Dr Moephuli stated that regarding the position of the non-members a range of interpretations were possible. A non-member of a club you could not be forced to abide by the rules. However, internationally there were other laws that could force you to do so. Thus countries might be brought into line through their membership of another club, such as the WTO (although he said that that example was not relevant in this case as the Cartagena Protocol is a UN mandate).

The Chair enquired why the Cartagena Protocol was going to come into effect on September 11, and indicated that this may be a bad day! More, seriously, he wanted clarification on the budgetary implications of the protocol (in regard to a budget vote).

Ms Mbengashi said that her department had requested a baseline increase in order to accommodate the expenses relating to the protocol.

Dr Moephuli said that in terms of budgetary implications Department of Agriculture and Land Affair's analysis had been that ratification would not take place before the end of the year, however, this had proved incorrect, therefore they had no budget for the current year. However, the Budget for the GMO Act had been large, but the anticipated amount of activity had not happened, so he did not want the department to over-reach itself. In terms of the Cartagena Protocol DALA would be more involved with the implementation aspect that DEAT would, and thus may request adjustments from the treasury.

The Chair also enquired about the economic implications of the protocol (effects on farmers and workers).

Dr Moephuli replied that the protocol would increase costs to the producer and might decrease the number of people employed.

The Chair also wondered that seeing as South Africa had signed but not ratified the protocol, whether there was any likelihood of delaying ratification in order to hold further negotiations.

Ms Mbengashi said that the Minister of Foreign Affairs had signed the protocol and requested that instruments of ratification be deposited. The implementation of the protocol needed to be speeded up, because if South Africa had not deposited ratification by November they would be unable to participate in the March Meeting. Foreign Affairs had been given the go-ahead to deposit instruments of ratification.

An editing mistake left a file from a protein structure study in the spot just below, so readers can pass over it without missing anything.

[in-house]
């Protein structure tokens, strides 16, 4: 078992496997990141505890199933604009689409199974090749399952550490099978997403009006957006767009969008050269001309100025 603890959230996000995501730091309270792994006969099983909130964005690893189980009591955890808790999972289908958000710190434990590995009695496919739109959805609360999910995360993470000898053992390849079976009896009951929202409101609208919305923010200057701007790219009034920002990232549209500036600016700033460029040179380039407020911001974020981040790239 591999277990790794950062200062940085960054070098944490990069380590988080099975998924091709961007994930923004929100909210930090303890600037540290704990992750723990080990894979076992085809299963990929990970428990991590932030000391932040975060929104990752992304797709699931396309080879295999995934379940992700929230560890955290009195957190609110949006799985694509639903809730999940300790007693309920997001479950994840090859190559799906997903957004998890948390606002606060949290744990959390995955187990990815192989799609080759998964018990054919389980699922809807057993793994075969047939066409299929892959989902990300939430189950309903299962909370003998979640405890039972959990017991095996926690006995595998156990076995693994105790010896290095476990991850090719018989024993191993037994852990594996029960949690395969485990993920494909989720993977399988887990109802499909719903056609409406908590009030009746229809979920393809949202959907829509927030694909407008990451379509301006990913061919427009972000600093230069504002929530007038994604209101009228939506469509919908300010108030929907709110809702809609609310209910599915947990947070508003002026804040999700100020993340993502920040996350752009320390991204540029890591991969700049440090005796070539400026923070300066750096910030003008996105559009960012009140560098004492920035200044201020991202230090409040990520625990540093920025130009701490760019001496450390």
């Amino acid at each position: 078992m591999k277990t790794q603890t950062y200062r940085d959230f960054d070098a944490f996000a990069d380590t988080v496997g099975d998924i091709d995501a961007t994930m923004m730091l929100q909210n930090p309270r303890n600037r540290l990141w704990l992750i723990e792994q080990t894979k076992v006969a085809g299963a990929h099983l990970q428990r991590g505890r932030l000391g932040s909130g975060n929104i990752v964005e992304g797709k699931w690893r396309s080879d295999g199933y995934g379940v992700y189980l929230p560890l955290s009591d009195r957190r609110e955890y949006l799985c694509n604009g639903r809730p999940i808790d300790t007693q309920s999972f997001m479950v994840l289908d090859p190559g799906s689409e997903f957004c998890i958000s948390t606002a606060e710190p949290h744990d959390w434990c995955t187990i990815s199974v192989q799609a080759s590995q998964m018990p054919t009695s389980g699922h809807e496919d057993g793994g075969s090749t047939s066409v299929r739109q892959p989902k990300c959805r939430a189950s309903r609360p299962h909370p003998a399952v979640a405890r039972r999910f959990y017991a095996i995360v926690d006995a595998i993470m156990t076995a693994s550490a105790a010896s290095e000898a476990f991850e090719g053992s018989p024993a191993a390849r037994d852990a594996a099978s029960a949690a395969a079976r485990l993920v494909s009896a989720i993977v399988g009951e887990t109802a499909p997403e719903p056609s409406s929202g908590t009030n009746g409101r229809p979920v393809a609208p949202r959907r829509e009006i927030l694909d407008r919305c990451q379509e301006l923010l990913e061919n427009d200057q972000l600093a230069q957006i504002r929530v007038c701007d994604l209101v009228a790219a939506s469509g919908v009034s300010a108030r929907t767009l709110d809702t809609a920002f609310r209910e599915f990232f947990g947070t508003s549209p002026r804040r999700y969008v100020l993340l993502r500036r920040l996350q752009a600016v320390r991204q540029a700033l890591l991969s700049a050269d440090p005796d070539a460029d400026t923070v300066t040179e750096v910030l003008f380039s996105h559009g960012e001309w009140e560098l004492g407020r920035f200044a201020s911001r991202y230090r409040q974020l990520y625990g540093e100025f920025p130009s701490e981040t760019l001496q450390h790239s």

Dr Moephuli said that he felt this matter should be discussed between the ministers.

Ms Ntuli (ANC) asked whether regarding the objectives of the protocol and the issue of human safety and health the Department of Health was also involved?

Ms Mbengashi replied that DEAT, Department of Agriculture and Land Affairs (DALA), Department of Health, Department of Trade and Industry and Deparment of Foreign Affairs were all involved and took different areas of responsibility. The Department of Health was involved in terms of regulations regarding food safety.

The Chair inquired whether the sharing of information at the clearing house may have implications for Intellectual property rights.

Ms Mbengashi stated that there was a confidentiality clause in the Cartagena Protocol. However, this would be investigated in further detail at the following meeting of the members of the protocol, to be held in March.

Dr Moephuli said that the sending of information to an international database was a contentious issue. Department of Agriculture and Land Affairs had been flooded with regards regarding GMO applications, however sometimes this information was confidential (despite the Public Access to Information Act), and dealing with these matters causes time delays.

The Chair was worried that the Cartagena Protocol could be ratified without factoring in safety measures. He felt that it was the Committee's responsibility to safeguard farmers, and thus they needed to think about this matter before moving ahead. He stressed that he was not advising delay, but caution in the interest of South African citizens.

Ms Mbengashi reiterated that the Central Database of the Biosafety Clearing House would be managed by the secretariat, and further discussed at the next meeting.

The Chair felt that his point still stood, because between current date and March 2004 anything could happen, such as in the RooibosTea patent case.

Ms Ntuli pointed out that in terms of Article 21 farmers were not protected.

The Chair felt that the way forward was to access the financial impact and speed up the process. He felt that a joint meeting with the Environment Portfolio Committee needed to be held as soon as possible, as well as a meeting between the political heads of Department of Agriculture and Land Affairs DEAT and Department of Foreign Affairs. There could be problems if these concerns were not raised now, and that this would put pressure on DALA and farmers/workers. There were also implications applying to the possible need to amend the GMO Act in a negative way.

This topic was now adjourned, with the decision being taken to arrange the envisaged meetings with the utmost urgency.